An amateur astronomer caught a supernova explosion on camera

The Argentine stargazer captured the star's death in series of nearly 100 images

exploding supernova

RIGHT PLACE, RIGHT TIME  In September 2016, an amateur astronomer was looking at spiral galaxy NGC 613 (shown), located about 65 million light-years away in the constellation Sculptor, and caught a supernova exploding.

Smartt/Queen’s University Belfast, NASA, Hubble/ESA, Robert Gendler

An amateur astronomer caught a supernova on camera during the explosion’s earliest moments, giving physicists a glimpse of a long-sought phase of stellar death.

Víctor Buso spotted the supernova from his rooftop observatory in Rosario, Argentina, on September 20, 2016, when he aimed his telescope straight overhead at spiral galaxy NGC 613 to test a new camera. To avoid letting in too much light from the city sky — Rosario is a city of about 1.2 million people — he took a series of about 100 images that were each exposed for 20 seconds, spanning about an hour and a half.

Over the last half-hour of Buso’s observations, the supernova appeared and then doubled in brightness. In 2013, astronomers spotted a supernova within hours of its explosion (SN Online: 2/13/17), but this is one of the first to be spotted before it exploded.

Because there is no way to predict when and where a supernova will go off, this sort of observation is extremely rare, says astrophysicist Melina Bersten of the National University of La Plata in Argentina, who reports details of the supernova in the Feb. 22 Nature.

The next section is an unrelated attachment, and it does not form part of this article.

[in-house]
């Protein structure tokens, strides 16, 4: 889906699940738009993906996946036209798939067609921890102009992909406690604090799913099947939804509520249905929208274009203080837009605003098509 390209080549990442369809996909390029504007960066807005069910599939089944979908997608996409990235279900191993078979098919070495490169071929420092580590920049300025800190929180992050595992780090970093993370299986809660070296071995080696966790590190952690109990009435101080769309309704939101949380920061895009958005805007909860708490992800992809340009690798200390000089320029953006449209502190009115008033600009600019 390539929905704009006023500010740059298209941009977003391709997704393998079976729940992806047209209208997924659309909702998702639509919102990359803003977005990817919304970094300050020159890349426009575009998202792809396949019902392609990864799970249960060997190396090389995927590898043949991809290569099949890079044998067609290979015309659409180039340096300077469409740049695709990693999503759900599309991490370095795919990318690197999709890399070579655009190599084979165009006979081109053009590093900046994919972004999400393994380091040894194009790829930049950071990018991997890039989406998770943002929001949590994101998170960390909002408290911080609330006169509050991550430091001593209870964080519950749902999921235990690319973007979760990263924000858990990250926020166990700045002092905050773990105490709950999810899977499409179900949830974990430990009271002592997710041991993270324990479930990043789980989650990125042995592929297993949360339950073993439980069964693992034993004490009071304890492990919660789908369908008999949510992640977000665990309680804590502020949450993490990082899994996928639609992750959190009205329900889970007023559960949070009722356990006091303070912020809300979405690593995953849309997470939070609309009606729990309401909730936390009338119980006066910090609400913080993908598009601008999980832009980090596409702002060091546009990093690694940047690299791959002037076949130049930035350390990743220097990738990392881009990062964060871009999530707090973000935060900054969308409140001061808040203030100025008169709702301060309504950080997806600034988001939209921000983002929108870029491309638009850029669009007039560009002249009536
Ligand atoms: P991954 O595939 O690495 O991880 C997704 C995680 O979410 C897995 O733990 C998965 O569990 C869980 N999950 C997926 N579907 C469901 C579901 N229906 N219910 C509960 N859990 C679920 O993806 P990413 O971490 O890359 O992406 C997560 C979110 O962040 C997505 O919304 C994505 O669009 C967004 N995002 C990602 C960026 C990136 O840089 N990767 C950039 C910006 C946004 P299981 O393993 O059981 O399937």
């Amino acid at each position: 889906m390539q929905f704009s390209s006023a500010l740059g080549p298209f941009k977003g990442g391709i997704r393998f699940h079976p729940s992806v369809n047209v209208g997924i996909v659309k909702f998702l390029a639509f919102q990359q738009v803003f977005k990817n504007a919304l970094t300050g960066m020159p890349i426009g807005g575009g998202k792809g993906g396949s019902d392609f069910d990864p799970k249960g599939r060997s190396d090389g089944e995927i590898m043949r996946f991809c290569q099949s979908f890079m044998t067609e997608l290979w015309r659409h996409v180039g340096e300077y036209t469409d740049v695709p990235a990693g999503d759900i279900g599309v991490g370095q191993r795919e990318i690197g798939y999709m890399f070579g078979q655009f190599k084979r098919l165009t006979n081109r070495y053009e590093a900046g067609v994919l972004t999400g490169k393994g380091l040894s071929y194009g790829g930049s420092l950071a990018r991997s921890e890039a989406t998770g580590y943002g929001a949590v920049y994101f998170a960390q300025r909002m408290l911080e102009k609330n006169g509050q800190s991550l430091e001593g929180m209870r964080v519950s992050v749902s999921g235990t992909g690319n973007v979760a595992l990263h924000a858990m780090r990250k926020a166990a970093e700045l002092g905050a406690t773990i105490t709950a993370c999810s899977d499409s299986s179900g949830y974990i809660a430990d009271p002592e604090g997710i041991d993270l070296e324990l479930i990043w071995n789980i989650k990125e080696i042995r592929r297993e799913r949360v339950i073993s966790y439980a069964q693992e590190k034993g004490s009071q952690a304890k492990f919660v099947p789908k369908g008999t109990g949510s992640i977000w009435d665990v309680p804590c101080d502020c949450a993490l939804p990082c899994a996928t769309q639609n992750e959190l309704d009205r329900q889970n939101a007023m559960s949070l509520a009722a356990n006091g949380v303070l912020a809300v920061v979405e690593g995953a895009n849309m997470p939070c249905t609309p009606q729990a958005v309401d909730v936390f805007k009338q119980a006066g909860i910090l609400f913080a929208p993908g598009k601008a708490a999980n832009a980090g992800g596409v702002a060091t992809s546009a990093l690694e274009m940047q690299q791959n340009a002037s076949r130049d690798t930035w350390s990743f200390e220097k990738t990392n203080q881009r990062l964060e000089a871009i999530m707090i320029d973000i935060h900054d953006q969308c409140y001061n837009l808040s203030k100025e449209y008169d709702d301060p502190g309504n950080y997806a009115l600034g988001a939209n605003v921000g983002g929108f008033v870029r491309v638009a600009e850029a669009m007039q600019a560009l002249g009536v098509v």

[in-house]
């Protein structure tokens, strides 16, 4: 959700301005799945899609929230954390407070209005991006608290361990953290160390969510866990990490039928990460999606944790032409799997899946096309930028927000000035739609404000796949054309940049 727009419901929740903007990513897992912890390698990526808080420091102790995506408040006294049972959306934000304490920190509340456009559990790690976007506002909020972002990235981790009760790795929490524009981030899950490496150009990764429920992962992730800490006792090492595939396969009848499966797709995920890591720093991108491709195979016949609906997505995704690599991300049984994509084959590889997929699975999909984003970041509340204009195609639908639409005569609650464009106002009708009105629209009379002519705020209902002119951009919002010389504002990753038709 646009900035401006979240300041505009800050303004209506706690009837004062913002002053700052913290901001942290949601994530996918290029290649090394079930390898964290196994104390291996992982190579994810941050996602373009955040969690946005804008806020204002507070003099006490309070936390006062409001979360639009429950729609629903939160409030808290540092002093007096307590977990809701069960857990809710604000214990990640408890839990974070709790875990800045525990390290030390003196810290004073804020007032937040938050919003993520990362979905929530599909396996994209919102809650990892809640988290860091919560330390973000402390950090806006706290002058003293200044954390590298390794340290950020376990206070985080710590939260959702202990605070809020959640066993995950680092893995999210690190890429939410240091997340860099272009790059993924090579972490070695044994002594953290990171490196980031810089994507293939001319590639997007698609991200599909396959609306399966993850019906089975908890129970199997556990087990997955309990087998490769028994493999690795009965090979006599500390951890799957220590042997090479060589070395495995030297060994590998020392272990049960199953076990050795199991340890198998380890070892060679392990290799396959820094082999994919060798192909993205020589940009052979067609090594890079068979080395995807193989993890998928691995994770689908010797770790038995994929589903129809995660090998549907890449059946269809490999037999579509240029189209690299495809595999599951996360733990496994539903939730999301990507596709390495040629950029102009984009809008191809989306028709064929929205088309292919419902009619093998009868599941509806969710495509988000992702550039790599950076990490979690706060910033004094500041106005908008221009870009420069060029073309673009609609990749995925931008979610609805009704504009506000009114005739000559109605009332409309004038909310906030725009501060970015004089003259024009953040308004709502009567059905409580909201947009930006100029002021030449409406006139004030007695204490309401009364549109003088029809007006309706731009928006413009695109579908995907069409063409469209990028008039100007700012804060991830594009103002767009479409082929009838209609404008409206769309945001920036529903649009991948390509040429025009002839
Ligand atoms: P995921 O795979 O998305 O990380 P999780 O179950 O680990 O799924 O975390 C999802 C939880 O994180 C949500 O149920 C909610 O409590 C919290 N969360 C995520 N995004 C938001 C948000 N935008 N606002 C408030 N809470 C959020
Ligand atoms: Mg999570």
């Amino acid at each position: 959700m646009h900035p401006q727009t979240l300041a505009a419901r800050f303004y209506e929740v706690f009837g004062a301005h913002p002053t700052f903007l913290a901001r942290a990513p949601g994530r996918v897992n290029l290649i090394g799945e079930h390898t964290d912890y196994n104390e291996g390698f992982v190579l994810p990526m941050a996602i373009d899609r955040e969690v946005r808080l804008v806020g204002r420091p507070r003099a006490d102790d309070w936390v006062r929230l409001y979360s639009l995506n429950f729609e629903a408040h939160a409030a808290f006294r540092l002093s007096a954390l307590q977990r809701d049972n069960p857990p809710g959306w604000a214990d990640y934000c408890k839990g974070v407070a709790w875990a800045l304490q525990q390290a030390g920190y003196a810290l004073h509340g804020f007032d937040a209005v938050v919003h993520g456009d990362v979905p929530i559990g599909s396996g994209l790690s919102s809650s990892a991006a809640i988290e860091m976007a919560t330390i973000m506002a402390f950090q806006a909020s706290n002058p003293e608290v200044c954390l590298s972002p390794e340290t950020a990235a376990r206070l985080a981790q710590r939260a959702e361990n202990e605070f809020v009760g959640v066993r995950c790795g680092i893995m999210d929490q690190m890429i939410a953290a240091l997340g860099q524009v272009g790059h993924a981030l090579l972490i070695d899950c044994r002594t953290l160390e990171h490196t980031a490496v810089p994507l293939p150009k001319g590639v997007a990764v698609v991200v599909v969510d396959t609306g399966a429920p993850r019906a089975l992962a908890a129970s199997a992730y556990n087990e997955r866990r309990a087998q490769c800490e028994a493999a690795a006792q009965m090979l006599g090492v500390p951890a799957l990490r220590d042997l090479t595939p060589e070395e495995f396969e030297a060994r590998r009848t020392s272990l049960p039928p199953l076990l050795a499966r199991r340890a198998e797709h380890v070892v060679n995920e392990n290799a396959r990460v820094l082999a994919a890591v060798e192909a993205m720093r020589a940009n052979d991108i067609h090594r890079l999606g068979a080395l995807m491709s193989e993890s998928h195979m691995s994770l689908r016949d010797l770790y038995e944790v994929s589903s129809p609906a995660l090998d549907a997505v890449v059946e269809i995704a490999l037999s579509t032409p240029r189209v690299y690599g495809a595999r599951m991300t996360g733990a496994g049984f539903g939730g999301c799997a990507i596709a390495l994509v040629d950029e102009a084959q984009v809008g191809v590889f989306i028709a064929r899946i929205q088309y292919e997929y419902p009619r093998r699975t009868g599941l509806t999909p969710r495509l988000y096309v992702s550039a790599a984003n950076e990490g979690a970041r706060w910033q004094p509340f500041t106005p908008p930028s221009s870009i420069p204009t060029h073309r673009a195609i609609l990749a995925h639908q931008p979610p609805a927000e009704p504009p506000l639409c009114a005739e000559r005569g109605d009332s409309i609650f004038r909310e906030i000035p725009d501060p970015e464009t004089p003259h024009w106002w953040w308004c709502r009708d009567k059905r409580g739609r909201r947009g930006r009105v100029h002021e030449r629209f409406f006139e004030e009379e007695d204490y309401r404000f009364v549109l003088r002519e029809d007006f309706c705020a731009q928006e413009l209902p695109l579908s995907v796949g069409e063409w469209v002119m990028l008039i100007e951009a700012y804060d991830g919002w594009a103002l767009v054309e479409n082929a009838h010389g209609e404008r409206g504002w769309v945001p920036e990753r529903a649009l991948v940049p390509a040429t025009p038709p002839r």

NOW YOU SEE IT The black spot toward the bottom right of this image is a supernova going off near galaxy NGC 613. An amateur astronomer in Argentina captured the explosion in nearly 100 images taken with a complementary metal-oxide semiconductor camera. Víctor Buso and Gastón Folatelli

“This is completely unusual, and was something that many people were searching for around the world without success,” Bersten says. “It was incredible.”

Bersten and her colleagues analyzed the light from the supernova and found that it matches models of the first phase of a supernova called the shock breakout phase, in which a shock wave from a massive star’s collapse ricochets back from the star’s core and pushes stellar material outward.

Lisa Grossman is the astronomy writer. She has a degree in astronomy from Cornell University and a graduate certificate in science writing from University of California, Santa Cruz. She lives near Boston.

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